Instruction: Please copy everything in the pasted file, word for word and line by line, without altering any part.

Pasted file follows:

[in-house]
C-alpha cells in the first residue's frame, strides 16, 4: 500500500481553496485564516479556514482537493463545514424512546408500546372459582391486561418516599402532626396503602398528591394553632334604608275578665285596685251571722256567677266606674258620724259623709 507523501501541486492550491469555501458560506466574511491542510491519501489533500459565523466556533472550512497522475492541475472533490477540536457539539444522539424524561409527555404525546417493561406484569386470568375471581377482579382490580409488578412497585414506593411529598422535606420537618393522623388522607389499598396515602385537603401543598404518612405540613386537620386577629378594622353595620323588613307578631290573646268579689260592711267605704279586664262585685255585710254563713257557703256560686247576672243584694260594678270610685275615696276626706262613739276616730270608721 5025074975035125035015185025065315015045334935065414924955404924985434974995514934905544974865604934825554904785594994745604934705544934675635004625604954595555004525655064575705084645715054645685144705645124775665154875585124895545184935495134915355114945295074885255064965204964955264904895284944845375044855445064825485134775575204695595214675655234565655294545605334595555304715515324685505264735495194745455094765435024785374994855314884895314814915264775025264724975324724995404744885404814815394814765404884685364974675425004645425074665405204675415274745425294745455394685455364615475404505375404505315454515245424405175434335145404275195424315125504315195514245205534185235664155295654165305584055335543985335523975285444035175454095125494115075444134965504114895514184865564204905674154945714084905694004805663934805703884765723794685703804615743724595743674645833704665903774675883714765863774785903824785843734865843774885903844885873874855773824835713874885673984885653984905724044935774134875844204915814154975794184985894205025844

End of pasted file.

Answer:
[in-house]
C-alpha cells in the first residue's frame, strides 16, 4: 500500500481553496485564516479556514482537493463545514424512546408500546372459582391486561418516599402532626396503602398528591394553632334604608275578665285596685251571722256567677266606674258620724259623709 507523501501541486492550491469555501458560506466574511491542510491519501489533500459565523466556533472550512497522475492541475472533490477540536457539539444522539424524561409527555404525546417493561406484569386470568375471581377482579382490580409488578412497585414506593411529598422535606420537618393522623388522607389499598396515602385537603401543598404518612405540613386537620386577629378594622353595620323588613307578631290573646268579689260592711267605704279586664262585685255585710254563713257557703256560686247576672243584694260594678270610685275615696276626706262613739276616730270608721 5025074975035125035015185025065315015045334935065414924955404924985434974995514934905544974865604934825554904785594994745604934705544934675635004625604954595555004525655064575705084645715054645685144705645124775665154875585124895545184935495134915355114945295074885255064965204964955264904895284944845375044855445064825485134775575204695595214675655234565655294545605334595555304715515324685505264735495194745455094765435024785374994855314884895314814915264775025264724975324724995404744885404814815394814765404884685364974675425004645425074665405204675415274745425294745455394685455364615475404505375404505315454515245424405175434335145404275195424315125504315195514245205534185235664155295654165305584055335543985335523975285444035175454095125494115075444134965504114895514184865564204905674154945714084905694004805663934805703884765723794685703804615743724595743674645833704665903774675883714765863774785903824785843734865843774885903844885873874855773824835713874885673984885653984905724044935774134875844204915814154975794184985894205025844